Fisher then sums up his theory of debt, deflation and instability in one paragraph:

In summary, we find that: (1) economic changes include steady trends and unsteady occasional disturbances which act as starters for cyclical oscillations of innumerable kinds; (2) among the many occasional disturbances, are new opportunities to invest, especially because of new inventions; (3) these, with other causes, sometimes conspire to lead to a great volume of over-indebtedness; (4) this in turn, leads to attempts to liquidate; (5) these, in turn, lead (unless counteracted by reflation) to falling prices or a swelling dollar; (6) the dollar may swell faster than the number of dollars owed shrinks; (7) in that case, liquidation does not really liquidate but actually aggravates the debts, and the depression grows worse instead of better, as indicated by all nine factors; (8) the ways out are either laissez faire (bankruptcy) or scientific medication (reflation), and reflation might just as well have been applied in the first place.

The lender of last resort function of central banks and government support of the financial system through GSEs and fiscal measures are the modern mechanisms of reflation. Like Keynes, I suspect that Fisher saw reflation as a limited and temporary intervention rather than a long term sustained policy of credit expansion a la Greenspan/Bernanke.

I’m seriously worried that reflationary practice by Washington and the Fed in response to every market hiccup in recent decades was storing up a bigger debt deflation problem for the future. This very scary chart (click through to view) gives a measure of the threat in comparing Depression era total debt to GDP to today’s much higher debt to GDP.

Certainly Washington and the Fed have been very enthusiastic and innovative in “reflating” the debt-sensitive financial, real estate, automotive and consumer sectors for the past many years. I’m tempted to coin a new noun for reflation enthusiasm: refllatio?

Had Fisher observed the Greenspan/Bernanke Fed in action, he might have updated his theory with a revision. At some point, capital betrayed into unproductive works has to either be repaid or written off. If either is inhibited by reflation or regulatory forbearance, then a cost is imposed on productive works, whether through inflation, higher interest, diversion of consumption, or taxation to socialise losses. Over time that cost ultimately hollows out the real productive economy leaving only bubble assets standing. Without a productive foundation, as reflation and forbearance reach their limits, those bubble assets must deflate.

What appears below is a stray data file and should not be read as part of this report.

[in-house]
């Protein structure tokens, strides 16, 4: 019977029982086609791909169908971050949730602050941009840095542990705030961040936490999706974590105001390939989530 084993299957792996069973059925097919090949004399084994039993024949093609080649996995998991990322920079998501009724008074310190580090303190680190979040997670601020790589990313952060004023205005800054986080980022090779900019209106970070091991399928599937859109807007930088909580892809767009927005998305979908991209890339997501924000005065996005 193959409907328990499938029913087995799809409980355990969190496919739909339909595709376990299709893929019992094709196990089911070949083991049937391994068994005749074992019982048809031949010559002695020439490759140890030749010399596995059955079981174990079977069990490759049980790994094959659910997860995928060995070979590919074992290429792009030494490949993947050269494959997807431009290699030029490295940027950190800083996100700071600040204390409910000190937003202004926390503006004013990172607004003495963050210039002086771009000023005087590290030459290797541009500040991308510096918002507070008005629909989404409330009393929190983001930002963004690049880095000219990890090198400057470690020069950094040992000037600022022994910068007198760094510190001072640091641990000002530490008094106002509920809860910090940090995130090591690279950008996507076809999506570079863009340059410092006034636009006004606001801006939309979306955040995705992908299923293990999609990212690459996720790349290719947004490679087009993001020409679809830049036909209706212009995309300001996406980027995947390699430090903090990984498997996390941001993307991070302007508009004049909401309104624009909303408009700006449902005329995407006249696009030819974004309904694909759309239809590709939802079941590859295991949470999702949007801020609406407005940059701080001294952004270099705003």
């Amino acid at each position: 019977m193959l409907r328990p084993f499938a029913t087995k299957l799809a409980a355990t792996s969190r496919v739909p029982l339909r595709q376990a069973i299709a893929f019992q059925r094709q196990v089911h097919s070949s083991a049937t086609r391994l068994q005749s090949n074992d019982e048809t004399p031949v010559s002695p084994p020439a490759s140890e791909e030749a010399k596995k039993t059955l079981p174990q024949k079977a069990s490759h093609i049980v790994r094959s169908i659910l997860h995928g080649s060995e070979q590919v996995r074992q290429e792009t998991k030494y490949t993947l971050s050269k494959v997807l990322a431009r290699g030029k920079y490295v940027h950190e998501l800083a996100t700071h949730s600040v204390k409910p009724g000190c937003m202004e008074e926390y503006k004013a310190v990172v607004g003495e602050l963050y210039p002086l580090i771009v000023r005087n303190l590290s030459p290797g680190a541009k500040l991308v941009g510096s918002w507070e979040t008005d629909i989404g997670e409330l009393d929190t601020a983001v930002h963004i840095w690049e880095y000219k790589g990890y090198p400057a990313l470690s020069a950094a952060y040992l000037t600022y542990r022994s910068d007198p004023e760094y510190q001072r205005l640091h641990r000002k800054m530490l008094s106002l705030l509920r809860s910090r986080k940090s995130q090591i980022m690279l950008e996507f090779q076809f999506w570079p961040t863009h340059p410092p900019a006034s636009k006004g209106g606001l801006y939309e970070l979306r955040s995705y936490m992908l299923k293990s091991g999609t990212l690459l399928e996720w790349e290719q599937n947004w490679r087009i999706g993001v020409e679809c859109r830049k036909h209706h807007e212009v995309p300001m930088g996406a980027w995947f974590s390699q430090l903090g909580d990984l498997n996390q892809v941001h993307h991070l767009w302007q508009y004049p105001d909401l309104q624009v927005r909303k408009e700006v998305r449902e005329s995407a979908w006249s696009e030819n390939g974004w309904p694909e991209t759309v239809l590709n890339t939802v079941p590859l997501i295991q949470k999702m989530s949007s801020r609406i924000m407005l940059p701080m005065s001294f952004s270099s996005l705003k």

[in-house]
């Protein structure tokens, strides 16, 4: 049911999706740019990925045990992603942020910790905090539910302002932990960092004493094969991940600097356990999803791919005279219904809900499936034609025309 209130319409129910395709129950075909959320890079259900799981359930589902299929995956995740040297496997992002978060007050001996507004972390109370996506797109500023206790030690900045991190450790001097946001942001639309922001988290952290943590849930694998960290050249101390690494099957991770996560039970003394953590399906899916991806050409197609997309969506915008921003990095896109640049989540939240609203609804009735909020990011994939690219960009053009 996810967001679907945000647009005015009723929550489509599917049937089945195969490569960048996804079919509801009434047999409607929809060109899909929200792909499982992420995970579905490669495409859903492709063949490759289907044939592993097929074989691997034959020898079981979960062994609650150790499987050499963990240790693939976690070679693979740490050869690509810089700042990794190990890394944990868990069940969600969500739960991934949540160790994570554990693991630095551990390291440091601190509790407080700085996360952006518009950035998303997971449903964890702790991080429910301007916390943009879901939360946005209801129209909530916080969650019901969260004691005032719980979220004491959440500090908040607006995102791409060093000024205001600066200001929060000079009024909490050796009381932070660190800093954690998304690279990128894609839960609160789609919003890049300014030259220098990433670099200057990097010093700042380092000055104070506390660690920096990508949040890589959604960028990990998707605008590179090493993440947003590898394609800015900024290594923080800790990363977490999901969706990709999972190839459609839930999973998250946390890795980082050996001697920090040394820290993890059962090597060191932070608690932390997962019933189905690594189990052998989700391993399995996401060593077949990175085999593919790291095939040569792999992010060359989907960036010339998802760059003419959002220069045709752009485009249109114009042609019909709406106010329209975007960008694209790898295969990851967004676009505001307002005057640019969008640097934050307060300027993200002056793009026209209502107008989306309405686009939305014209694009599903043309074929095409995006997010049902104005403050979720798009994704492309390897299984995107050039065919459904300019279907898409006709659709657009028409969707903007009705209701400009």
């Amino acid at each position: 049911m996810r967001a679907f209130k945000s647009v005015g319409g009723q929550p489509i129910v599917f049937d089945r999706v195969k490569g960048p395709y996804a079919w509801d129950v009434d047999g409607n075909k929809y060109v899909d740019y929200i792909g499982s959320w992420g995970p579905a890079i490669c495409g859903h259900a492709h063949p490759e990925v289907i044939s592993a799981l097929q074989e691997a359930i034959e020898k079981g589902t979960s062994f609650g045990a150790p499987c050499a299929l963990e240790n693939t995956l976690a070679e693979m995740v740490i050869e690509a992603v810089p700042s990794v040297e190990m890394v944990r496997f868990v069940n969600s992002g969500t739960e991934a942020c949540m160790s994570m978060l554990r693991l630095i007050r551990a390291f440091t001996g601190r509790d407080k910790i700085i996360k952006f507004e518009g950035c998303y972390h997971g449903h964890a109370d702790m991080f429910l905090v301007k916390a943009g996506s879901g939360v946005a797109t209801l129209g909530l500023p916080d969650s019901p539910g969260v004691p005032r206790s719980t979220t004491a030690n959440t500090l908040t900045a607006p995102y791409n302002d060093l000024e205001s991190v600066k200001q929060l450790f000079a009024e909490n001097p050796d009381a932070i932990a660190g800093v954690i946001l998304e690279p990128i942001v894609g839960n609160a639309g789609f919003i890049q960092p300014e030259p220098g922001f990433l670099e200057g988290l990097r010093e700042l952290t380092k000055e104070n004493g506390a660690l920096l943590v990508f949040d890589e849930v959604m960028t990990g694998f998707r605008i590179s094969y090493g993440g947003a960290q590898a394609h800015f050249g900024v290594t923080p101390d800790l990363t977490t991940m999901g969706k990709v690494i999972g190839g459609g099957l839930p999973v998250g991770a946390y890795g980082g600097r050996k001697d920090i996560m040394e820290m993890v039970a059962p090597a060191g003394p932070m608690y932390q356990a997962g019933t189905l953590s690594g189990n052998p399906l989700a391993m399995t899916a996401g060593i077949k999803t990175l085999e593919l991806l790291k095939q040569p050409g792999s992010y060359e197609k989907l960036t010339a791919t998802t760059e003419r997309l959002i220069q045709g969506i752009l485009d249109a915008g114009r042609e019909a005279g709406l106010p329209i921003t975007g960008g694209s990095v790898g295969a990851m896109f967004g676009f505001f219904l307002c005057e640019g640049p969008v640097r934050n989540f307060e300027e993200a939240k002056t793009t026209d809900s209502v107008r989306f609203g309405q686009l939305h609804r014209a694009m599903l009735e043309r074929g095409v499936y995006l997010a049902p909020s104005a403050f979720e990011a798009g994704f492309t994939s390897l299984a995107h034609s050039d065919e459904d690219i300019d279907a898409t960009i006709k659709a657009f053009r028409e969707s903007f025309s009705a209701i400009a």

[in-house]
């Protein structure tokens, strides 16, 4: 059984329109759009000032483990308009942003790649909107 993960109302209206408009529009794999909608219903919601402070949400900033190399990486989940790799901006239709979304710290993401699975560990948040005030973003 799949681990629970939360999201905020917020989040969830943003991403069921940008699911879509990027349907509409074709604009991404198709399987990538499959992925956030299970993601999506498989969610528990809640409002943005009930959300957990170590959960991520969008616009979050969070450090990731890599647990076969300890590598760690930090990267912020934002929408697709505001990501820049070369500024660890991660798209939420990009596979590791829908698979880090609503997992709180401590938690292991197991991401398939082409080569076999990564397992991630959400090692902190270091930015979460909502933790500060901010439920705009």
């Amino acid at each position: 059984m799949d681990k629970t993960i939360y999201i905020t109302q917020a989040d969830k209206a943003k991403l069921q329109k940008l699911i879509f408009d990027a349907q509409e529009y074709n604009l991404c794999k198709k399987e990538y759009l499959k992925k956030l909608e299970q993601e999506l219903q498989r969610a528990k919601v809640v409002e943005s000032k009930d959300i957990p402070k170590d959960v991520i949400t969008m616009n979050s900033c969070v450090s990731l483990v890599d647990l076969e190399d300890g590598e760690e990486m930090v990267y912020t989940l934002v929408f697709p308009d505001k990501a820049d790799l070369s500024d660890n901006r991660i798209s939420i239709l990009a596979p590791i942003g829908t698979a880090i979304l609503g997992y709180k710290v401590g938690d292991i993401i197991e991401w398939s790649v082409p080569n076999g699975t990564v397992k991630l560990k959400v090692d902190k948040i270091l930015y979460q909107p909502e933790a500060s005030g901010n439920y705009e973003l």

Fisher’s debt deflation theory was little recognised in his lifetime, probably because he was right in drawing attention to the systemic failures that precipitated the crash. Speaking truth to power isn’t a ticket to popularity today either.


Thank you, Professor Roubini, for being brave enough to challenge orthodoxy before the crash, and for being generous enough to share your forum so that we can collectively address the causes and consequences of financial excess today.

Hattip: Robert Dimand, Department of Economics Brock University St. Catharines Ontario Canada for all of his efforts to rehabilitate Fisher’s debt deflation theory.

Hattip: The Federal Reserve Bank of St Louis for making Fisher’s entire 1933 paper from Econometrica available online in PDF.

Hattip: Guest on 2008-07-29 21:10:21 for the debt/GDP chart.

Hattip: SWK/Kilgores for suggesting a post on Fisher.

Hattip: Steve Phillips for tracing the Mills quote back and demonstrating it wasn't JS Mill as I originally attributed it.

Quotable: To Infinity and Beyond!

"The difference between stupidity and genius is that genius has its limits."
-Albert Einstein

Hattip to P1AQL (the blogger formerly known as Print 1st Ask Questions Later)

Credit Cards Contracting

From Javelin Strategy and Research:

“The sharp decline in credit card spending challenges the popular belief that more Americans are charging basic goods in order to sustain their quality of life,” said Jim Van Dyke, president of Javelin Strategy & Research. “Consumers are making deliberate cutbacks like shopping at superstores, eating out less and watching what they charge. We believe this is because most people have already been impacted by the downturn or they’re anticipating that we haven’t seen the worst of it. It’s very cautious behavior.”

Javelin analysts also found significant cutbacks among credit card issuers. Seven out of ten issuers have reduced efforts to solicit new customers and 62% have cut back the lines of credit they make available to consumers.